First and foremost, the bold "A" is a mistake. The Perseus Project digitized the lexicon mostly into a plain-text form, which is then re-processed to turn citations like "Il.20.297" (Iliad book 20 line 297) into links, add in nice-looking headers for readability, and so on.
This processing isn't always perfect: look at "ἔπα^θον" at the end of the first complete line, which is meant to be ἔπᾰθον (with a breve on the alpha). And in this case, it also inserted a header somewhere it didn't belong. That first line is supposed to start with impf. ἔπασχον 17.735, etc. : fut. πείσομαι Od.2.134, etc.—in other words, listing out different forms a student might need to conjugate it properly in different tenses, with pointers to where those forms are attested.
After the tense information, it launches into the first translation, which is where there should potentially be a paragraph break. This starts at the end of the third full line, with "have something done to one, suffer". The parts in italics in each translation are the ones corresponding to the word, so the formatting here is meant to show that the "something" isn't actually part of πάσχω itself (it would be represented by a separate word or phrase in the Greek).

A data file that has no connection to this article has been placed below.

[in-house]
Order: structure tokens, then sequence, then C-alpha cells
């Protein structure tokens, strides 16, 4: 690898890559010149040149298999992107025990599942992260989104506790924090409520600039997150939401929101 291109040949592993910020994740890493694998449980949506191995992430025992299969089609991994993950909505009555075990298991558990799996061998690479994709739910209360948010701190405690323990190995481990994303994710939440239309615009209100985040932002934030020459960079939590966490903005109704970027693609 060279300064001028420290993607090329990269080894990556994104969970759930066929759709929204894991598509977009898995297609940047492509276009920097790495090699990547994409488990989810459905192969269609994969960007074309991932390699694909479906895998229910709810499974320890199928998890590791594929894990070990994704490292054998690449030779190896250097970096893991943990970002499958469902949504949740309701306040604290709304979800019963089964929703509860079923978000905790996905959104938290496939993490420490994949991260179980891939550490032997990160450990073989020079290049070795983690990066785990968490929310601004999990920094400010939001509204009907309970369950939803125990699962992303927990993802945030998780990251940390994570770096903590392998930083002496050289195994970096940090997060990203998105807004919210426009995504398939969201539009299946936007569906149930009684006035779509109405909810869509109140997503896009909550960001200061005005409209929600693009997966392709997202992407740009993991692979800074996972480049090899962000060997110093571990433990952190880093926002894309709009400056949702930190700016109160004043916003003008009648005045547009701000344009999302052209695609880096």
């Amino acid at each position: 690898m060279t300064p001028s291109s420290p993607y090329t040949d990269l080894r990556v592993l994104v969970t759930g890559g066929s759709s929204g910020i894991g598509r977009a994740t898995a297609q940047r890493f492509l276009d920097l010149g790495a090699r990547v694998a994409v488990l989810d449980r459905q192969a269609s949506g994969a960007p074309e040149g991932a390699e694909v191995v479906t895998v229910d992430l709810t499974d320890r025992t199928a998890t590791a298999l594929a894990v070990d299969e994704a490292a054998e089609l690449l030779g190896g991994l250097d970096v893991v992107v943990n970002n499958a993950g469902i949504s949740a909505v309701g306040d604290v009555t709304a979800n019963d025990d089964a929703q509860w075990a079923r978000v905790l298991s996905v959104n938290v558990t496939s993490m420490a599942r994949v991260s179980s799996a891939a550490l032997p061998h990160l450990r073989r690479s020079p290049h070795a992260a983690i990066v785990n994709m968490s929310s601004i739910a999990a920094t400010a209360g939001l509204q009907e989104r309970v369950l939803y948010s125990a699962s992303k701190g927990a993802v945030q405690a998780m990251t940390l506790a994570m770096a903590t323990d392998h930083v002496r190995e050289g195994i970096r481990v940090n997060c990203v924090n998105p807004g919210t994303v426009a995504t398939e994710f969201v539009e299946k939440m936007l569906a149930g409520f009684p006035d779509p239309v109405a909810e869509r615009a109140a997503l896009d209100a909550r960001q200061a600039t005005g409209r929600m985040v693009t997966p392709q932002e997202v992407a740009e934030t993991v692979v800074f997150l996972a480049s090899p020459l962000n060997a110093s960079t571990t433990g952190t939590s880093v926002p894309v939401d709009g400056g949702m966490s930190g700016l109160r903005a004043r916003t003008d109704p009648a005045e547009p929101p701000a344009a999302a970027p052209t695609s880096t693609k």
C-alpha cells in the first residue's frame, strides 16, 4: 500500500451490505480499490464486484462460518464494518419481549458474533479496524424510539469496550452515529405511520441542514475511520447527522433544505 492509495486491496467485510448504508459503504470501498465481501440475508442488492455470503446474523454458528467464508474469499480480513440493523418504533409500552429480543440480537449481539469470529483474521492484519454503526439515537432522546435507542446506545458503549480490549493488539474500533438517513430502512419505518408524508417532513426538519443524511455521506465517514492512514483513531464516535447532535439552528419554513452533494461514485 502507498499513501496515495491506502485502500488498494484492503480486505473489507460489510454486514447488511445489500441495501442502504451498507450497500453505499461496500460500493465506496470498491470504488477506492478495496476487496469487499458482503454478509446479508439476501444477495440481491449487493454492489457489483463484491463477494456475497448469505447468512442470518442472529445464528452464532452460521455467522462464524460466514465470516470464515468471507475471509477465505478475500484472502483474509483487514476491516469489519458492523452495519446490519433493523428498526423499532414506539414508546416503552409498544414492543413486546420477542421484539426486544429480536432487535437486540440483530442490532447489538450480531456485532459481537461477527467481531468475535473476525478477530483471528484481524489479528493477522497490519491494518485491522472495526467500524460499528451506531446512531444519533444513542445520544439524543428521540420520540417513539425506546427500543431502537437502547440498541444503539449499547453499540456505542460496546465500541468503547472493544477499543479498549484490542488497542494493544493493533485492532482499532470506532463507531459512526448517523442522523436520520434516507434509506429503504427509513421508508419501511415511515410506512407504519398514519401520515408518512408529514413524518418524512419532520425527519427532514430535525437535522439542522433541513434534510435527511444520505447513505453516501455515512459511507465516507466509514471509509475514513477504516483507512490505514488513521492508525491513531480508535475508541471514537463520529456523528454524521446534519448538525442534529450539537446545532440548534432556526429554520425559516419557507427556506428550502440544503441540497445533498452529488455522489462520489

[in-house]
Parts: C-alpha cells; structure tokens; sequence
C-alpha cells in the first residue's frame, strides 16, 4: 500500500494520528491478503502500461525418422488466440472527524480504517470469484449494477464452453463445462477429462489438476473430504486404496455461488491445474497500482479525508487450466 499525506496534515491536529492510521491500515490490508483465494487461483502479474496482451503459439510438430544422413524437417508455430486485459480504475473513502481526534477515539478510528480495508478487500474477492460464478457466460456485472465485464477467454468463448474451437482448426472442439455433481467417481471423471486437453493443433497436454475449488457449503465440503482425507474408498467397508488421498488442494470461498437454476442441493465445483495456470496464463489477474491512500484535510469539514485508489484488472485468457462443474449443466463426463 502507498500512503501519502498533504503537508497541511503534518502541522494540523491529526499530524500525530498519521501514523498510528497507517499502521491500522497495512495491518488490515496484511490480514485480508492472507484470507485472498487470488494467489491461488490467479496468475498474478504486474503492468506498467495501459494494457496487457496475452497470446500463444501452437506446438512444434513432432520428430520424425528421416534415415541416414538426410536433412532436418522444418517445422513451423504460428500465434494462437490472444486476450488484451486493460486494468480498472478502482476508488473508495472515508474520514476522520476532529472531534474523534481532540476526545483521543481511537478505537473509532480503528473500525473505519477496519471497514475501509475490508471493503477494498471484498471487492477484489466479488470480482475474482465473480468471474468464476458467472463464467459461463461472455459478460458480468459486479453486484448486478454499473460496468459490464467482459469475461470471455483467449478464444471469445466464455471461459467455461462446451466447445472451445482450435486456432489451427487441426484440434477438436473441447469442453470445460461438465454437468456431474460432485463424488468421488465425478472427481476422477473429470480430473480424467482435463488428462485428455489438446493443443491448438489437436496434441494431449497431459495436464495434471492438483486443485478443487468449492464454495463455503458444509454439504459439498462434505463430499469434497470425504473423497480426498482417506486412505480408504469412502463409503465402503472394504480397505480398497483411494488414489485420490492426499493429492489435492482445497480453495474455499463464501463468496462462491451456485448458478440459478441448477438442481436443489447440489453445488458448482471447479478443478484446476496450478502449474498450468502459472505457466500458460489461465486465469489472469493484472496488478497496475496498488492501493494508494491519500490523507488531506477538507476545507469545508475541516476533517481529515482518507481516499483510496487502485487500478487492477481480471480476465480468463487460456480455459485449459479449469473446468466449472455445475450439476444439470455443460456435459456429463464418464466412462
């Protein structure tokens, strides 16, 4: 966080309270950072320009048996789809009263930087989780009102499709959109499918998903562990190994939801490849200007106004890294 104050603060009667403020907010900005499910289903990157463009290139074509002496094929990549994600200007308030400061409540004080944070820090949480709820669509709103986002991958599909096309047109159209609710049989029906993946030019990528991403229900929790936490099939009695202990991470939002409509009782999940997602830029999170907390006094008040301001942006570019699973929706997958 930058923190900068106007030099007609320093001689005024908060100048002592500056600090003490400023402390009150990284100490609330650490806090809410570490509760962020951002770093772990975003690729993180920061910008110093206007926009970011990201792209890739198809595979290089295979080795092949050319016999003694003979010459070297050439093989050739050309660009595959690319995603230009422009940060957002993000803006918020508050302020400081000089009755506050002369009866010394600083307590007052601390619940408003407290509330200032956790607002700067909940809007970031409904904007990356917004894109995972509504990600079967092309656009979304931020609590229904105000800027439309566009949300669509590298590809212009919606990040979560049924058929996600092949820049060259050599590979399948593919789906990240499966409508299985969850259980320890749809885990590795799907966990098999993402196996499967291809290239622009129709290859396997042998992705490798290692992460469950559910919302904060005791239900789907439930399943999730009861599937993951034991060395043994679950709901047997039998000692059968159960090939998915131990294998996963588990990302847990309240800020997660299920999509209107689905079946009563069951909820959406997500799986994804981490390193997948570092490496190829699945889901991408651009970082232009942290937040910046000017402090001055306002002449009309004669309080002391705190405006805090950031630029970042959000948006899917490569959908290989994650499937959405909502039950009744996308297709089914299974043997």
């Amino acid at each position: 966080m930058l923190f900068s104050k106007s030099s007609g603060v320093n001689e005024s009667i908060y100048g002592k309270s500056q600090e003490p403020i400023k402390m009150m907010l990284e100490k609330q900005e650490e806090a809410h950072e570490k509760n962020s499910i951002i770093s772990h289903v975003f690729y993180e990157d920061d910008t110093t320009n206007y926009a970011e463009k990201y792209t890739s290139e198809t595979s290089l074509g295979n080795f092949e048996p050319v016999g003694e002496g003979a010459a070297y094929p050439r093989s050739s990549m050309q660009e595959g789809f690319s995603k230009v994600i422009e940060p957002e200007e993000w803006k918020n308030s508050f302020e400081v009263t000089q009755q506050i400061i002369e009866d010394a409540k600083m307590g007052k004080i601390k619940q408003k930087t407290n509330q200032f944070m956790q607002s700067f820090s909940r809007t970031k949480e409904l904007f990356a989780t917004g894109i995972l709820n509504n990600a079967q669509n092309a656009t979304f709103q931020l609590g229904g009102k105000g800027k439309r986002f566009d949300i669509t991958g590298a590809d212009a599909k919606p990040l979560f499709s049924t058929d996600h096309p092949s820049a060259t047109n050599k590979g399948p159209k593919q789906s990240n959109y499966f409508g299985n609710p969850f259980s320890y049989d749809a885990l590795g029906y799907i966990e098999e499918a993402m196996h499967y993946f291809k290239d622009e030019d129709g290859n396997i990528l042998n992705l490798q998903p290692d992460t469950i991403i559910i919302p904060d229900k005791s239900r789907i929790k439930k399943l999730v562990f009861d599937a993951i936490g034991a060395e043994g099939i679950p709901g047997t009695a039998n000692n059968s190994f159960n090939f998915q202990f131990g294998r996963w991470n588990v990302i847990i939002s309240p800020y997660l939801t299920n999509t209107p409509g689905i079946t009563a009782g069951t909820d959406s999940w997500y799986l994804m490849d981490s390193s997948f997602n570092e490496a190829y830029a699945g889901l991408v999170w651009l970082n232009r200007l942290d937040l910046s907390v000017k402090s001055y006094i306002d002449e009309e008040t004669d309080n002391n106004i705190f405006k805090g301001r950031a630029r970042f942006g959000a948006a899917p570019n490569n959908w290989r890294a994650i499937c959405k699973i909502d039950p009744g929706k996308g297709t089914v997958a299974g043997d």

Definitions are then organized hierarchically, which is where the Roman numerals, Arabic numerals, and lowercase letters come into play. As you correctly surmised, all the numberings start with 2; the intent is that you can cite the meaning directly under II as "definition II.1", without ever needing to print two heading numbers in a row. There should be a I before the first definition, but it's missing here, which I think is a processing issue.
Within each definition, there are some attestations with that particular sense. The actual word being defined is abbreviated to its first letter to save space, so when you see κακῶς π. ὑπό τινος, that π. is some form of πάσχω. (The particular form generally doesn't matter without more context.)